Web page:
Wowzers - Kunstler's is the most realistic take I've read yet on the new economy we're facing. I'm lifting the below quote right from Bruce Sterling's blog, because everything is better with Bruce's inserted quips. [Not to get on a tangent, but I'd like an algorithm-based handheld device that would provide one-line Bruce Sterling commentary on anything and everything you point it at: objects, food, ideas, etc. We'd all live with a better - or at least a more challenging - perspective on things.]
Surely the public would be shocked to grasp what's in store. Probably the worst thing we can do now would be to mount a campaign to stay where we are, lost in raptures of happy motoring and blue-light-special shopping.
The economy we're evolving into will be un-global, necessarily local and regional, and austere. It won't support even our current population. (((Let 'em eat fruitcake.))) This being the case, the political fallout is also liable to be severe. For one thing, we'll have to put aside our sentimental fantasies about immigration. (((Unless we're Americans emigrating somewhere else, in which case, hey, sentimental fantasies, who can't love 'em.))) This is almost impossible to imagine, since that narrative is especially potent among the Democratic Party members who are coming in to run things. A tough immigration policy is exactly the kind of difficult change we have to face. This is no longer the 19th century. The narrative has to change.
The new narrative has to be about a managed contraction -- and by "managed" I mean a way that does not produce civil violence, starvation, and public health disasters. One of the telltale signs to look for will be whether the Obama administration bandies around the word "growth." If you hear them use it, it will indicate that they don't understand the kind of change we face.
It is hugely ironic that the US automobile industry is collapsing at this very moment, and the ongoing debate about whether to "rescue" it or not is an obvious kabuki theater exercise because this industry is hopeless. It is headed into bankruptcy with one hundred percent certainty. The only thing in question is whether the news of its death will spoil the Christmas of those who draw a paycheck from it, or those whose hopes for an easy retirement are vested in it. But American political-economy being very Santa Claus oriented for recent generations, the gesture will be made. A single leaky little lifeboat will be lowered and the chiefs of the Big Three will be invited to go for a brief little row, and then they will sink, glug, glug, glug, while the rusty old Titanic of the car industry slides diagonally into the deep behind them, against a sickening greenish-orange sunset backdrop of the morbid economy.
A key concept of the economy to come is that size matters -- everything organized at the giant scale will suffer dysfunction and failure. Giant companies, giant governments, giant institutions will all get into trouble. This, unfortunately, doesn't bode so well for the Obama team and it is salient reason why they must not mount a campaign to keep things the way they are and support enterprises that have to be let go, including many of the government's own operations. The best thing Mr. Obama can do is act as a wise counselor companion-in-chief to a people who now have to leave a lot behind in order to move forward into a plausible future....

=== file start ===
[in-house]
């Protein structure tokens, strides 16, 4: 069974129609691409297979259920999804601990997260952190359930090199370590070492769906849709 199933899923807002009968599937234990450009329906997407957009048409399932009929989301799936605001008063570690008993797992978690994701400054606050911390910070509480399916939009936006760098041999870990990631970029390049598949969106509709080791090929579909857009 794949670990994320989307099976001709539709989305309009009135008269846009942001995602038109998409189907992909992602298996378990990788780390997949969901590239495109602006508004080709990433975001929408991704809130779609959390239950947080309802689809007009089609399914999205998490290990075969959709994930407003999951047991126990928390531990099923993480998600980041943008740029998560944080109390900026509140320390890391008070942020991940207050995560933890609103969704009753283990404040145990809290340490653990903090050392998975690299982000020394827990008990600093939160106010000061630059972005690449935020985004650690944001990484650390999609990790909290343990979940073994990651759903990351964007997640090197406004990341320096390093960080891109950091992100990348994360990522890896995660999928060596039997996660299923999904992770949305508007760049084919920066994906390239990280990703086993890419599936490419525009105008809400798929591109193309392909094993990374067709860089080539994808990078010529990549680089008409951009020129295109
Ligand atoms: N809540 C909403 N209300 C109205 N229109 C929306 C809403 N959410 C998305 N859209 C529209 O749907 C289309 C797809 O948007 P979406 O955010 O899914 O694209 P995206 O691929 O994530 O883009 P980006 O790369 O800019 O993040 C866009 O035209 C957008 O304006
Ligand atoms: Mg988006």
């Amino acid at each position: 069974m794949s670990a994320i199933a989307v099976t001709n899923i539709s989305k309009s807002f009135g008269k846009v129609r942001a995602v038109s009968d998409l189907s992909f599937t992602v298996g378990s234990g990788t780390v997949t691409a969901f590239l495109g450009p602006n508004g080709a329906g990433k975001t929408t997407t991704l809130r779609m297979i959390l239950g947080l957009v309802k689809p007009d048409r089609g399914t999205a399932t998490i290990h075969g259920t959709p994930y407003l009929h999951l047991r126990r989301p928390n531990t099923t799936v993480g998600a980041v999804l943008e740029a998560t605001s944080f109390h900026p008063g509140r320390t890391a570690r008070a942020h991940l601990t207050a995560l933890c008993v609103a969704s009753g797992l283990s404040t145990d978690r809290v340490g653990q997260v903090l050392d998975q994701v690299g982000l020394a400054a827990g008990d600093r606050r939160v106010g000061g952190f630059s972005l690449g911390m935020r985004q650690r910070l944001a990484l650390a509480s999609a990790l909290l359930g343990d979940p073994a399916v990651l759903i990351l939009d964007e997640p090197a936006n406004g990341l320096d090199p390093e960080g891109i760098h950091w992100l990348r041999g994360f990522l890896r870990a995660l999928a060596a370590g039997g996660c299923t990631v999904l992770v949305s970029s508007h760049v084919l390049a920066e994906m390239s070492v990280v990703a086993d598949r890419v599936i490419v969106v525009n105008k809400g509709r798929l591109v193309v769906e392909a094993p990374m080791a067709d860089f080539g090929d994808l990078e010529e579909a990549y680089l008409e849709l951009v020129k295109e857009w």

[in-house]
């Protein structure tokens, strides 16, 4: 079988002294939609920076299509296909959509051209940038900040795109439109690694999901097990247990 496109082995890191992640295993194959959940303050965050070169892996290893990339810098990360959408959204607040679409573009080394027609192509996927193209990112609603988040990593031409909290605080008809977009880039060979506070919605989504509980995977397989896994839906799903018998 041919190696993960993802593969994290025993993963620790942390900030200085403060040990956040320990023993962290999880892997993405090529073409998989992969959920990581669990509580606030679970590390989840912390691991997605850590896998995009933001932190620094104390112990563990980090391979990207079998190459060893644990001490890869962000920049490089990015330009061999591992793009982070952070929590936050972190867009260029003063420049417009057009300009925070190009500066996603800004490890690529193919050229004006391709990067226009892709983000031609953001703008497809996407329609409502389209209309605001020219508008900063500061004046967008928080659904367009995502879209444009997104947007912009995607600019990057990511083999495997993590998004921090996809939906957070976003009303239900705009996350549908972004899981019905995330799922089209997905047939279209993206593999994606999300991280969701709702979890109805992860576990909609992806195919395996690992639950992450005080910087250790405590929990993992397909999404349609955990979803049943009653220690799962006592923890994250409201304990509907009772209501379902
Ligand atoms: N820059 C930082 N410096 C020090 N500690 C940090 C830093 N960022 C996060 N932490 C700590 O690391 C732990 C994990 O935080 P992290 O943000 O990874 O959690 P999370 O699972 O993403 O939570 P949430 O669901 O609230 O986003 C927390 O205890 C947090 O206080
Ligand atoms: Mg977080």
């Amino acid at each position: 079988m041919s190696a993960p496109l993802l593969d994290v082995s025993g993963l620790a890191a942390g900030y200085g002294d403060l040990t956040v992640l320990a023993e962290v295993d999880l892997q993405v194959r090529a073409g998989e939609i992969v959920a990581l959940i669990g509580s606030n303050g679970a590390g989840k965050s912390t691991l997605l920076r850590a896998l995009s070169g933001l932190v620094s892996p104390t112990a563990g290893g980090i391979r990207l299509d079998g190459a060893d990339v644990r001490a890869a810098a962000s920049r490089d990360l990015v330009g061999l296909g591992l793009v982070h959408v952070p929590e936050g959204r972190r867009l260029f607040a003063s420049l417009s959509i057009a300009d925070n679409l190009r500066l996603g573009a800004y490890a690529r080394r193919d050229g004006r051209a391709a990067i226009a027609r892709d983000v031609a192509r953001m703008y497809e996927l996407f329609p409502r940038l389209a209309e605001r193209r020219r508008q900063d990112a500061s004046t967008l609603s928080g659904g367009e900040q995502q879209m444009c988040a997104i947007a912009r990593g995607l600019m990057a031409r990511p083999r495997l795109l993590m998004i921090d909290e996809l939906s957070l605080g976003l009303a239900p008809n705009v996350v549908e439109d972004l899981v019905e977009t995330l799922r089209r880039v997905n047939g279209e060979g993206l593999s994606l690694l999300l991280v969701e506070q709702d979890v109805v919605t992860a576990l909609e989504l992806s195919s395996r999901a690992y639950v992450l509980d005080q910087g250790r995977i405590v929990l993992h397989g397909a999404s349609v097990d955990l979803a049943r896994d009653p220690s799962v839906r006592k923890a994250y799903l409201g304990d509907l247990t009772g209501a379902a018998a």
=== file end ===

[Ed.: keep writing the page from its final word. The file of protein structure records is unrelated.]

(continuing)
(((I wonder if there are any Obama cabinet members who actually read this guy. Do people talk about him in the Davos Forum?)))
We still think that "the path to success" is based on getting a college degree certifying people for a lifetime of sitting in an office cubicle. This is so far from the approaching reality that it will be eventually viewed as a sick joke -- like those old 1912 lithographs of mega-cities with Zeppelins plying the air between Everest-size skyscrapers...
[Okay, maybe just digest that image for a minute before you read on. No, seriously. I'm going to sound wildly optimistic in comparison.]
I've said before that our economy needs to shrink. By that, I mean Western Culture, and America in particular needs an intervention when it comes to consuming endless quantities of shiny new stuff with theoretical money. The mindset is partly to blame on easy five and six figure credit - which has really only been around for a couple decades. When I talk about the economy shrinking, I certainly don't mean lowering standards of living, but do mean reexamining what a good life really means.
I don't think it's hard [at least for the Richard Florida poster children who read and write this blog] to live with little or no credit if we reject a new car every couple years and a 4,000 square foot house being shoved down our throats as The American Dream. The real American Dream is capital F Freedom. Massive debt and mountains of expensive, useless crap anchoring us to a garage aren't the stuff of Freedom. That's entrapment. I'd go so far as to call it the indentured servitude of the middle class. [This is where I say Democrats and Republicans are just factions of the same party, rant about our distorted memory of the 1950s and blame Ronald Reagan for absolutely everything... but I'll skip the details for your sake.]
If the current crisis isn't an intervention, I don't know what is. If there's a second tap on the shoulder, it won't be so soft.
Read Jim Kunstler's whole article here.